This won’t come as a surprise, but I’m a skeptic. When anyone approaches me who I don’t know, the first thing I think about is what their motive is. In general I think if something sounds too good to be true, it probably is.
I know there are good people out there, so it’s a shame I feel that way, but when you’re a tourist, the reality is that a vast majority of people who approach you have some ulterior motive — to ask for money, to scam you, or something else.
Yesterday we took a day trip from Tashkent to Samarkand, and on our return train ride we were seated across from two guys who lived in Tashkent. They started interacting with us right away — one guy was trying to communicate with us, while the other guy was giggling uncontrollably.
The only problem was that he didn’t speak any English. Like not a word. The closest thing he did to speaking English was saying “Trump” and then putting his thumb up, “Obama” and then putting his thumb up, and “Bush” and then putting his thumb down. Alrighty then.
Even though we were trying to work on our laptops, the guy kept trying to engage with us. We tried to listen, but he really didn’t speak any English at all. But that didn’t stop him from trying over and over and over.
Eventually he called someone up on his phone, said “USA,” handed the phone to Matthew, and that person spoke more English, which is to say that he could say “hello.” But he still didn’t really make it clear what was going on. That happened twice.
Then the guy tried to find a translator. Eventually he got the train attendant, who he sort of held against his will.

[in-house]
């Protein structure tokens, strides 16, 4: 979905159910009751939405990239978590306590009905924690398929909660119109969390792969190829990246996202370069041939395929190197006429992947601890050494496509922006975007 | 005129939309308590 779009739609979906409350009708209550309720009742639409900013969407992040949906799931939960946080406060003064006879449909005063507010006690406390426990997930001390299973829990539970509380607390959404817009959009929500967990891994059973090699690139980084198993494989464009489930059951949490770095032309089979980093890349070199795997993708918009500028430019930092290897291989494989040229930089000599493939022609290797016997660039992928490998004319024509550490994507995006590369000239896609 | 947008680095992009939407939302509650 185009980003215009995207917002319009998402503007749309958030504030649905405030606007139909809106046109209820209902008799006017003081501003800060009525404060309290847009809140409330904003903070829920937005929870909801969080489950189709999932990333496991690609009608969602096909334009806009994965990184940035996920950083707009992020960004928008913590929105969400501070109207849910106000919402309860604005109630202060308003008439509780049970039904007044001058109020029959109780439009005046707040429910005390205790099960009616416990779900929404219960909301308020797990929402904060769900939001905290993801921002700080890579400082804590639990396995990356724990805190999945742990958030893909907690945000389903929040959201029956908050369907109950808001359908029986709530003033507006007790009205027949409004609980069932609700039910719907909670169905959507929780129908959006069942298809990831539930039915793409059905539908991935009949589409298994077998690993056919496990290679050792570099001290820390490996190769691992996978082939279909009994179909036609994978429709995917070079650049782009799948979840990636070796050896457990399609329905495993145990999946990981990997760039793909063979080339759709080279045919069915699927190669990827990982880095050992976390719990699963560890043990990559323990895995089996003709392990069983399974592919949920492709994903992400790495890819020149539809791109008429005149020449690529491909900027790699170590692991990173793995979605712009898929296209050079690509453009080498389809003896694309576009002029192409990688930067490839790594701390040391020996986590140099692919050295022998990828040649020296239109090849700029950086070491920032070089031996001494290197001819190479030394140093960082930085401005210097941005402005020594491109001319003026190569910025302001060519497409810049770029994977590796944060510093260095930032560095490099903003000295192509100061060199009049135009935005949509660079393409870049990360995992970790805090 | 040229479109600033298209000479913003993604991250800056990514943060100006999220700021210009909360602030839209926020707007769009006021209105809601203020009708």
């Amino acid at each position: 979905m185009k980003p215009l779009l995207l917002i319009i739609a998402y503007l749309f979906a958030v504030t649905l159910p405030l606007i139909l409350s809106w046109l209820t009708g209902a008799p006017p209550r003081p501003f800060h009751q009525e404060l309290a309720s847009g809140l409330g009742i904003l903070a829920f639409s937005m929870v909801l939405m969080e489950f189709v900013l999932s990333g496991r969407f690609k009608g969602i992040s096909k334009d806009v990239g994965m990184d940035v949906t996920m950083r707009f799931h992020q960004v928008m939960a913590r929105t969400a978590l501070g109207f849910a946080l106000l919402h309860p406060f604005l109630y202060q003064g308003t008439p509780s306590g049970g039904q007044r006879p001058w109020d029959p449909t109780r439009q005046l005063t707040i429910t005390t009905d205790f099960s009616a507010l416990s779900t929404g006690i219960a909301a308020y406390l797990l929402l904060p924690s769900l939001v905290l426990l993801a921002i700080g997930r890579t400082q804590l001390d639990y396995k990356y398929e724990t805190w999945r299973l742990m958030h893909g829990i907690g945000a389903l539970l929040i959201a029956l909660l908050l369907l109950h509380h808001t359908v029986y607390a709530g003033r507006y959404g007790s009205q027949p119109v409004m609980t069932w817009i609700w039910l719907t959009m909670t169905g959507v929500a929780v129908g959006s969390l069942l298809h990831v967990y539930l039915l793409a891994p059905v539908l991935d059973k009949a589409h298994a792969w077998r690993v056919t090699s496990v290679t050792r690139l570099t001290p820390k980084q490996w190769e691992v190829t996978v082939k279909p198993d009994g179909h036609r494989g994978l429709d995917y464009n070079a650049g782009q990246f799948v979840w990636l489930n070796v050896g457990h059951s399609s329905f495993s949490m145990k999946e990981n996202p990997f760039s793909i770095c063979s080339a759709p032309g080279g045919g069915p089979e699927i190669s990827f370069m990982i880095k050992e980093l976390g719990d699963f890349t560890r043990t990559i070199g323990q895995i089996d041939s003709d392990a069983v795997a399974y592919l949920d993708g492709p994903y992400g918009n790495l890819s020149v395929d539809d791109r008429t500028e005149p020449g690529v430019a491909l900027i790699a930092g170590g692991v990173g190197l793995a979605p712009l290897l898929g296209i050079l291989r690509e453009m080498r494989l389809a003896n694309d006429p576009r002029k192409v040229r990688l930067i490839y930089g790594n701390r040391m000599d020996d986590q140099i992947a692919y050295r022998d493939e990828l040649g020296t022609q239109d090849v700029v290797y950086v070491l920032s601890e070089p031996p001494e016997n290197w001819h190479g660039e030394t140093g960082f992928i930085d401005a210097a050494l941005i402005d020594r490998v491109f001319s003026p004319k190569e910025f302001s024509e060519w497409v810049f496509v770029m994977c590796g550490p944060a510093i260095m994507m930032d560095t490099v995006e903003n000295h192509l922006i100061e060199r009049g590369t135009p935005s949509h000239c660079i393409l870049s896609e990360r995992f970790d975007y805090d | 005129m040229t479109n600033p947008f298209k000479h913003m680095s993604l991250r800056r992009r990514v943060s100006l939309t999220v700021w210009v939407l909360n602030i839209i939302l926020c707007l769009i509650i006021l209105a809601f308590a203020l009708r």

“He is saying he wants you to go home with him and have food.”
We said we already had plans for the night, and he said “then he will go with you and you can go clubbing and have wodka.” I could tell the train attendant was really embarrassed by having to be translator here, but the guy wouldn’t relent.
I’m torn here. On one hand a lot of people said that Uzbekistan is better if you have a local showing you around (though I think that’s true of just about anywhere). Maybe he was just truly nice and had good intentions. On the other hand, the guy really didn’t speak a word of English, so while the concept of going out with someone might be somewhat appealing if there was a chance to have a conversation with them, learn about their life, etc., that wasn’t an opportunity here.
While we weren’t trying to be rude, there wasn’t really an opportunity for us to communicate, so we tried to deflect the situation given that it was going nowhere. We were working on our laptops and he’d keep touching our knees to get our attention, and then would make the gesture for having shots, and then also the gesture for eating (at least I assume that’s what he was going for, though it looked more like what many might consider the gesture for snorting coke, since he was basically running his finger underneath his nose).
After about 30 minutes he finally quit, at least for a while. Then for the last 10 minutes of the train ride he started up again.
What should we have done? Is this some well known scam in Uzbekistan, or was the guy just genuinely nice? And if he was being genuinely nice, is there really any value in spending a night with someone you have no shot of communicating with?
I’m curious to hear what you guys think (especially resident Uzbekistan expert, Imperator).